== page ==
Residents of Newtown have promised to honor the lives of the 20 children and six adults killed at Sandy Hook Elementary School a month ago and are asking people across the country to join them and become part of a national effort to bring about change so a tragedy like this never again happens.
Parents of several victims not only attended the news conference announcing Sandy Hook Promise on Monday morning, but also held photos of their children and spoke.
Nicole Hockley, the mother of Dylan Hockley, said she does not want to be someone who shares her experience and consoles another victim's family because she does not want there to be another shooting like the one that took her 6-year-old son.
She said it will take a nation of communities to achieve true transformation.
“I am … proud to stand for my son Dylan and pledge my enduring support to this promise,” she said. “This is a promise to turn the conversations into action. Each child, every human life is filled with promise."
Nelba Marquez-Greene held a photo of her 6-year-old daughter Ana as she said she put two children on the school bus on the Friday morning of Dec. 14, but only one came home.
Faith is helping the family get through tragedy, she said, and they are choosing love as a way to honor their young daughter.
"Love wins. Love wins in Newtown. May love win in America," she said, adding that the promise residents of Newtown are making is in support of families, neighbors and honor those whose lives were lost.
There is no agenda other than to keep communities safe.
The non-profit organization, formerly called Newtown United, is focused on supporting the victims’ families, the survivors, first responders and teachers and staff of Sandy Hook and the town of Newtown, according to the Web site. They plan to do this by providing support, both financial and service.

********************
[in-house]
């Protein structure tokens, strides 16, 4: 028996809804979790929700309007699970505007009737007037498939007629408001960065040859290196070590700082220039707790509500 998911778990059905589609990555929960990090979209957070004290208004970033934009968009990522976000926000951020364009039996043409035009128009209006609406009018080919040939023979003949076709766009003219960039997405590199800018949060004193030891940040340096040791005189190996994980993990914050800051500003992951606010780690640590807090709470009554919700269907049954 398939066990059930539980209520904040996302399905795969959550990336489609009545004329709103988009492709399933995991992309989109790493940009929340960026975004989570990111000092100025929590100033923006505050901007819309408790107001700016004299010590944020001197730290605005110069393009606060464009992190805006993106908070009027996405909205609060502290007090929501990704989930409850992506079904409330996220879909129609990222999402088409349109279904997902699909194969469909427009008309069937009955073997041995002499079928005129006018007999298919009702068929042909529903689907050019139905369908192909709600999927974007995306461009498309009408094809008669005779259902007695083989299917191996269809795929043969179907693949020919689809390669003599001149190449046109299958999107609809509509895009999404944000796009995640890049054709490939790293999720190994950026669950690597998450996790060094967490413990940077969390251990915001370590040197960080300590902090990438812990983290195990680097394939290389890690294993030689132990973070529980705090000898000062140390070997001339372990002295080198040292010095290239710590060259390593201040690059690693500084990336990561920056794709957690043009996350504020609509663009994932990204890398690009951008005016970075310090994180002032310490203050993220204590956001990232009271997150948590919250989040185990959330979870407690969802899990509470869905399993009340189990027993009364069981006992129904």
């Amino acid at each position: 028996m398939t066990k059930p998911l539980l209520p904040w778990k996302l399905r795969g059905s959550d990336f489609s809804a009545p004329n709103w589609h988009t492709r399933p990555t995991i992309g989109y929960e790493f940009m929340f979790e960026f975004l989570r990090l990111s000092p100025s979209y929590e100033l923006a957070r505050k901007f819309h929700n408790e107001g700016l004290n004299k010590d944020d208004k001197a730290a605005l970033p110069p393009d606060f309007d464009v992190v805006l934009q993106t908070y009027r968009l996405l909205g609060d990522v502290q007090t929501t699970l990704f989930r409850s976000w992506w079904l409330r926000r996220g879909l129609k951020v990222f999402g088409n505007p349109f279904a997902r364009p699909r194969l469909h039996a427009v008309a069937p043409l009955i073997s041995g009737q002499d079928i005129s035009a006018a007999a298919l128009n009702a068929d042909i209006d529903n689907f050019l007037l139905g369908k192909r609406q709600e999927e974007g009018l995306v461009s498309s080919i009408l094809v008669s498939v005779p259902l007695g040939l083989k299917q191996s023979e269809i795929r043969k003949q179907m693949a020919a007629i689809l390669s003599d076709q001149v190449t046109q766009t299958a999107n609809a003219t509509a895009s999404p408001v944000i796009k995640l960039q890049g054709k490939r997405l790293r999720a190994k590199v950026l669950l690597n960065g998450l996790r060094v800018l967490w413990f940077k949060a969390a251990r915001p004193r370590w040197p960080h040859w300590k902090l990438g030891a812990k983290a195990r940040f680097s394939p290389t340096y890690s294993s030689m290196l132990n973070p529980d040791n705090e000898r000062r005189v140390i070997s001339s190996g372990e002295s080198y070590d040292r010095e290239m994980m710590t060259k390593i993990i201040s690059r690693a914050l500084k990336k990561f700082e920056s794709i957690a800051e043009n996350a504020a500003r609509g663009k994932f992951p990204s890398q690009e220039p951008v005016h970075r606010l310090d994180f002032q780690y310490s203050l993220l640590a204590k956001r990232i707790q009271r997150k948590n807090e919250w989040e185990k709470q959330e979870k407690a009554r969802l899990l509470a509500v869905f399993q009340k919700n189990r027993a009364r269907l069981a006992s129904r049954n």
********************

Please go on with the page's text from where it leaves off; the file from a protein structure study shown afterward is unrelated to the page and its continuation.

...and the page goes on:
Tom Bittman, a cofounder of Sandy Hook Promise, said this grassroots campaign is not just about the families, but about Newtown's community, schools and being remembered for bringing about change.
"We will work for real solutions to make every community safer," he said. "Doing nothing is no longer an option."
Jeremy Richman Jennifer Hensel, parents of Avielle Richman, thanked the local, national and worldwide communities for “unwavering support” in a dark time.
What happened to their daughter could happen in any community and they feel it is their responsibility to be outraged and take action, Jeremy said.
“There’s not going to be one simple solution,” Jeremy said.
He said they have started the Avielle Foundation to conduct research on mental health issues, both behavioral and biomchemical. identify risk factors and measure successes in help and intervention.
“With this foundation, it is our hope to honor our beautiful Avielle and all the others that have fallen to such senseless violence,” Jeremy said, fighting back tears.
David Wheeler and Francine Lotus-Wheeler, parents of Benjamin, also gave thanks for all the support.
“We are parents -- just two of 149 million American parents,” David said, adding that parent is defined as a point of origin and reflected on the important role of parenting.
“My wife and I have spent most of the past month to the task of being the best possible parents for our surviving son, Nate. What we have recently come to realize is that we are not done being the best possible parents we can be for Ben, not be a very long measure,” he said, and asked that all parents pause and asks themselves what is it worth doing to keep children safe.
“What is worth doing?” he asked.
The residents also said they are committed to preventing similar tragedies from ever happening again and are asking people from across the country to "make a promise to encourage and support common sense solutions that make their communities and our country safer from acts of violence like that which occurred at Sandy Hook Elementary School on December 14, 2012."
Tim Makris, cofounder of Sandy Hook Promise, said everyone in the nation can learn by the way the community came together after the tragedy.
“The goals of Sandy Hook Promise are within our reach. Now, it is time to get to work,” he said and asked people to make the promise.
He said the organization is looking for a national discussion, to put aside preconceived notions and to doing something different to solve the problem.